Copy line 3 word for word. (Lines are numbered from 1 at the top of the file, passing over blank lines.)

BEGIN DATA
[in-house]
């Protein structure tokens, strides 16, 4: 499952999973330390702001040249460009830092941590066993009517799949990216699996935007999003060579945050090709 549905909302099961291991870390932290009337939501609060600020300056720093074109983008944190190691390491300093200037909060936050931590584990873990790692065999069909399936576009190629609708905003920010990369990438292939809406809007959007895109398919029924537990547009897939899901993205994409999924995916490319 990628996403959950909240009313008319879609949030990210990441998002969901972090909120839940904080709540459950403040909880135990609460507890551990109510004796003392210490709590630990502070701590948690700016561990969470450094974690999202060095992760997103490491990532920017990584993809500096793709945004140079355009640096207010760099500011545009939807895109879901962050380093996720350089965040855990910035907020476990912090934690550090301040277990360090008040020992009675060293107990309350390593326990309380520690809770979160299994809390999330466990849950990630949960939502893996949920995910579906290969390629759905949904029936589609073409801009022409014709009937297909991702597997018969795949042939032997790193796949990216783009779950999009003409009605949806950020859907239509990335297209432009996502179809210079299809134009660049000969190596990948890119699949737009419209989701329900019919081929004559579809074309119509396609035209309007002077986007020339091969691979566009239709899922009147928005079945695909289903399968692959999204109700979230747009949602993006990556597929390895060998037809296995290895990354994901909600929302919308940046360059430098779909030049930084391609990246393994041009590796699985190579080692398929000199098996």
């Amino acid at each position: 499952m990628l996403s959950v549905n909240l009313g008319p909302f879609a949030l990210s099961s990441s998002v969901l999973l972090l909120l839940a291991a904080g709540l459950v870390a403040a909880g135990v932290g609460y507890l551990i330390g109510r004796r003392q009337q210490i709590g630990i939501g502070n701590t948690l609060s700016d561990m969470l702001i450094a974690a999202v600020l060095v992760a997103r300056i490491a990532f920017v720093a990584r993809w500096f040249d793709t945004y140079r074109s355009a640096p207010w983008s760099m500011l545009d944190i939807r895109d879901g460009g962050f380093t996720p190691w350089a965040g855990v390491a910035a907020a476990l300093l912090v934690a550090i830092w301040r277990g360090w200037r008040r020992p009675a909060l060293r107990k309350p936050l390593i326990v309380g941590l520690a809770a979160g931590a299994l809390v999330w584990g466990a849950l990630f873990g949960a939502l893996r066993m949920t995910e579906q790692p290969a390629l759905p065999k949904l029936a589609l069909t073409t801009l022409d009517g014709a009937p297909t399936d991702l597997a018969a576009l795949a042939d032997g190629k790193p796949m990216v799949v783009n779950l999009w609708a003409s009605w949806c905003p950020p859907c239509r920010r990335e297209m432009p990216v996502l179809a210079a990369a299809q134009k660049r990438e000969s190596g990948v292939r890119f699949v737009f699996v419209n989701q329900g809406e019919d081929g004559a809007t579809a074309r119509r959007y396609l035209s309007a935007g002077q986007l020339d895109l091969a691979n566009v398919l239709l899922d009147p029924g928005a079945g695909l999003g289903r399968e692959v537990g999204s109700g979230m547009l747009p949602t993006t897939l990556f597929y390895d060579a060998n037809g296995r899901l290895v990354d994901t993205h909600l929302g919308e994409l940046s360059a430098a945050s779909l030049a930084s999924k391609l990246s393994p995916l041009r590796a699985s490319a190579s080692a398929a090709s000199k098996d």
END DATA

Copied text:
């Amino acid at each position: 499952m990628l996403s959950v549905n909240l009313g008319p909302f879609a949030l990210s099961s990441s998002v969901l999973l972090l909120l839940a291991a904080g709540l459950v870390a403040a909880g135990v932290g609460y507890l551990i330390g109510r004796r003392q009337q210490i709590g630990i939501g502070n701590t948690l609060s700016d561990m969470l702001i450094a974690a999202v600020l060095v992760a997103r300056i490491a990532f920017v720093a990584r993809w500096f040249d793709t945004y140079r074109s355009a640096p207010w983008s760099m500011l545009d944190i939807r895109d879901g460009g962050f380093t996720p190691w350089a965040g855990v390491a910035a907020a476990l300093l912090v934690a550090i830092w301040r277990g360090w200037r008040r020992p009675a909060l060293r107990k309350p936050l390593i326990v309380g941590l520690a809770a979160g931590a299994l809390v999330w584990g466990a849950l990630f873990g949960a939502l893996r066993m949920t995910e579906q790692p290969a390629l759905p065999k949904l029936a589609l069909t073409t801009l022409d009517g014709a009937p297909t399936d991702l597997a018969a576009l795949a042939d032997g190629k790193p796949m990216v799949v783009n779950l999009w609708a003409s009605w949806c905003p950020p859907c239509r920010r990335e297209m432009p990216v996502l179809a210079a990369a299809q134009k660049r990438e000969s190596g990948v292939r890119f699949v737009f699996v419209n989701q329900g809406e019919d081929g004559a809007t579809a074309r119509r959007y396609l035209s309007a935007g002077q986007l020339d895109l091969a691979n566009v398919l239709l899922d009147p029924g928005a079945g695909l999003g289903r399968e692959v537990g999204s109700g979230m547009l747009p949602t993006t897939l990556f597929y390895d060579a060998n037809g296995r899901l290895v990354d994901t993205h909600l929302g919308e994409l940046s360059a430098a945050s779909l030049a930084s999924k391609l990246s393994p995916l041009r590796a699985s490319a190579s080692a398929a090709s000199k098996d």